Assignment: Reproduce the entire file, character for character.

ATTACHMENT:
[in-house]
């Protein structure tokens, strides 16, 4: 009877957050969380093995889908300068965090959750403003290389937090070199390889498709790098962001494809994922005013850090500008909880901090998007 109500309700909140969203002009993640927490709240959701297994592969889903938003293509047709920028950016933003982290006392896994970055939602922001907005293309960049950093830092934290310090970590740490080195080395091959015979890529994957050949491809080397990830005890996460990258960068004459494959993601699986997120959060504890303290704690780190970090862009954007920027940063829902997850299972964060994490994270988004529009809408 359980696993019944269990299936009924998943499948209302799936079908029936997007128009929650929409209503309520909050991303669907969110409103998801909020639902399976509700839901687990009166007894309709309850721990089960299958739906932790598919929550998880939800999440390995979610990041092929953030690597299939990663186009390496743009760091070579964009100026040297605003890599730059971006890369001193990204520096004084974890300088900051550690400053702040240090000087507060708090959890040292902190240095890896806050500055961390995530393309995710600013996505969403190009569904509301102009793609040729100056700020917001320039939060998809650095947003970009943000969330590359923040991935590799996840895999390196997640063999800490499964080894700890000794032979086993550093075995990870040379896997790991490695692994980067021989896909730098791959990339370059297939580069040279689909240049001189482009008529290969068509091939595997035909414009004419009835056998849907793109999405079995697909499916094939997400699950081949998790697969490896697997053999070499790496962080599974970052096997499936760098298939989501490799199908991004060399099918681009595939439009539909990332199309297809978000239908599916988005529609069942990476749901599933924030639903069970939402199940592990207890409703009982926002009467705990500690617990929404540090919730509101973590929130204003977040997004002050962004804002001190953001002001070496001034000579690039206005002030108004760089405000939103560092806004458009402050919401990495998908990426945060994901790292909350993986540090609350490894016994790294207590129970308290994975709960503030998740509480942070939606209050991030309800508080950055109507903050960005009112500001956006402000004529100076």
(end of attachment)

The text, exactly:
[in-house]
């Protein structure tokens, strides 16, 4: 009877957050969380093995889908300068965090959750403003290389937090070199390889498709790098962001494809994922005013850090500008909880901090998007 109500309700909140969203002009993640927490709240959701297994592969889903938003293509047709920028950016933003982290006392896994970055939602922001907005293309960049950093830092934290310090970590740490080195080395091959015979890529994957050949491809080397990830005890996460990258960068004459494959993601699986997120959060504890303290704690780190970090862009954007920027940063829902997850299972964060994490994270988004529009809408 359980696993019944269990299936009924998943499948209302799936079908029936997007128009929650929409209503309520909050991303669907969110409103998801909020639902399976509700839901687990009166007894309709309850721990089960299958739906932790598919929550998880939800999440390995979610990041092929953030690597299939990663186009390496743009760091070579964009100026040297605003890599730059971006890369001193990204520096004084974890300088900051550690400053702040240090000087507060708090959890040292902190240095890896806050500055961390995530393309995710600013996505969403190009569904509301102009793609040729100056700020917001320039939060998809650095947003970009943000969330590359923040991935590799996840895999390196997640063999800490499964080894700890000794032979086993550093075995990870040379896997790991490695692994980067021989896909730098791959990339370059297939580069040279689909240049001189482009008529290969068509091939595997035909414009004419009835056998849907793109999405079995697909499916094939997400699950081949998790697969490896697997053999070499790496962080599974970052096997499936760098298939989501490799199908991004060399099918681009595939439009539909990332199309297809978000239908599916988005529609069942990476749901599933924030639903069970939402199940592990207890409703009982926002009467705990500690617990929404540090919730509101973590929130204003977040997004002050962004804002001190953001002001070496001034000579690039206005002030108004760089405000939103560092806004458009402050919401990495998908990426945060994901790292909350993986540090609350490894016994790294207590129970308290994975709960503030998740509480942070939606209050991030309800508080950055109507903050960005009112500001956006402000004529100076």